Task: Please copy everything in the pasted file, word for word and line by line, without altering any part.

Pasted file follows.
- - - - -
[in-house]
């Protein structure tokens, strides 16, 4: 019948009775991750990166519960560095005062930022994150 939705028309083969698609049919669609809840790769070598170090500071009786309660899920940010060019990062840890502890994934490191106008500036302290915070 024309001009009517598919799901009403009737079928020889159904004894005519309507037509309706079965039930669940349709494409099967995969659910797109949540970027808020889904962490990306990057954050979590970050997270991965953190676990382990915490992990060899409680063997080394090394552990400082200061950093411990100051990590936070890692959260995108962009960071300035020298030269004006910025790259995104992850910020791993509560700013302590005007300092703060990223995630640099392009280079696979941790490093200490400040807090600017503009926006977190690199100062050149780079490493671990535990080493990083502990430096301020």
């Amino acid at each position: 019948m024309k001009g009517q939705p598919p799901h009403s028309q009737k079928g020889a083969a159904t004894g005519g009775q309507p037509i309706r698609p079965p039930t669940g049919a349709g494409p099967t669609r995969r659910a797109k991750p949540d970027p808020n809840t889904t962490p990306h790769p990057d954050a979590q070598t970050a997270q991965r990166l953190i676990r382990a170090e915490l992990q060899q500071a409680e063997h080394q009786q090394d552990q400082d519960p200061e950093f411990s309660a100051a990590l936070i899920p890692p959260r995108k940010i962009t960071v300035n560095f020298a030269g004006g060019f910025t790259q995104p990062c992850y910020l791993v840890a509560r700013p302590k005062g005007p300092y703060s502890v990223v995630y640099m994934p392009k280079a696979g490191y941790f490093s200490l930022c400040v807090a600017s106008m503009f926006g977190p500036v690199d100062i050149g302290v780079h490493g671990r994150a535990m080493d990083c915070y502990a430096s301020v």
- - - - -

[in-house]
């Protein structure tokens, strides 16, 4: 019948009775991750990166519960560095005062930022994150 939705028309083969698609049919669609809840790769070598170090500071009786309660899920940010060019990062840890502890994934490191106008500036302290915070 024309001009009517598919799901009403009737079928020889159904004894005519309507037509309706079965039930669940349709494409099967995969659910797109949540970027808020889904962490990306990057954050979590970050997270991965953190676990382990915490992990060899409680063997080394090394552990400082200061950093411990100051990590936070890692959260995108962009960071300035020298030269004006910025790259995104992850910020791993509560700013302590005007300092703060990223995630640099392009280079696979941790490093200490400040807090600017503009926006977190690199100062050149780079490493671990535990080493990083502990430096301020």
């Amino acid at each position: 019948m024309k001009g009517q939705p598919p799901h009403s028309q009737k079928g020889a083969a159904t004894g005519g009775q309507p037509i309706r698609p079965p039930t669940g049919a349709g494409p099967t669609r995969r659910a797109k991750p949540d970027p808020n809840t889904t962490p990306h790769p990057d954050a979590q070598t970050a997270q991965r990166l953190i676990r382990a170090e915490l992990q060899q500071a409680e063997h080394q009786q090394d552990q400082d519960p200061e950093f411990s309660a100051a990590l936070i899920p890692p959260r995108k940010i962009t960071v300035n560095f020298a030269g004006g060019f910025t790259q995104p990062c992850y910020l791993v840890a509560r700013p302590k005062g005007p300092y703060s502890v990223v995630y640099m994934p392009k280079a696979g490191y941790f490093s200490l930022c400040v807090a600017s106008m503009f926006g977190p500036v690199d100062i050149g302290v780079h490493g671990r994150a535990m080493d990083c915070y502990a430096s301020v």